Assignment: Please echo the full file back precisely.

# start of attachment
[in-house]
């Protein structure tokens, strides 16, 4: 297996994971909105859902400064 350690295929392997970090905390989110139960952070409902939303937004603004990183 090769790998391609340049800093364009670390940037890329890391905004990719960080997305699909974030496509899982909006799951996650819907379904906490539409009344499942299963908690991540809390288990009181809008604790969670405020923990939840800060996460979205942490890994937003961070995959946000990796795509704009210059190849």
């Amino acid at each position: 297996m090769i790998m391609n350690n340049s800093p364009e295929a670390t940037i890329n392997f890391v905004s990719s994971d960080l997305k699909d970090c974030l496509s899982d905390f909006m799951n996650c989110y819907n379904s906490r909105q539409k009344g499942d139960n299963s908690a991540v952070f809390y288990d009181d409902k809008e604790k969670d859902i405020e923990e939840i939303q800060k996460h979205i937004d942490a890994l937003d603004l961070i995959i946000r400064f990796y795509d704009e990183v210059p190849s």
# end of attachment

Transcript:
[in-house]
């Protein structure tokens, strides 16, 4: 297996994971909105859902400064 350690295929392997970090905390989110139960952070409902939303937004603004990183 090769790998391609340049800093364009670390940037890329890391905004990719960080997305699909974030496509899982909006799951996650819907379904906490539409009344499942299963908690991540809390288990009181809008604790969670405020923990939840800060996460979205942490890994937003961070995959946000990796795509704009210059190849």
């Amino acid at each position: 297996m090769i790998m391609n350690n340049s800093p364009e295929a670390t940037i890329n392997f890391v905004s990719s994971d960080l997305k699909d970090c974030l496509s899982d905390f909006m799951n996650c989110y819907n379904s906490r909105q539409k009344g499942d139960n299963s908690a991540v952070f809390y288990d009181d409902k809008e604790k969670d859902i405020e923990e939840i939303q800060k996460h979205i937004d942490a890994l937003d603004l961070i995959i946000r400064f990796y795509d704009e990183v210059p190849s």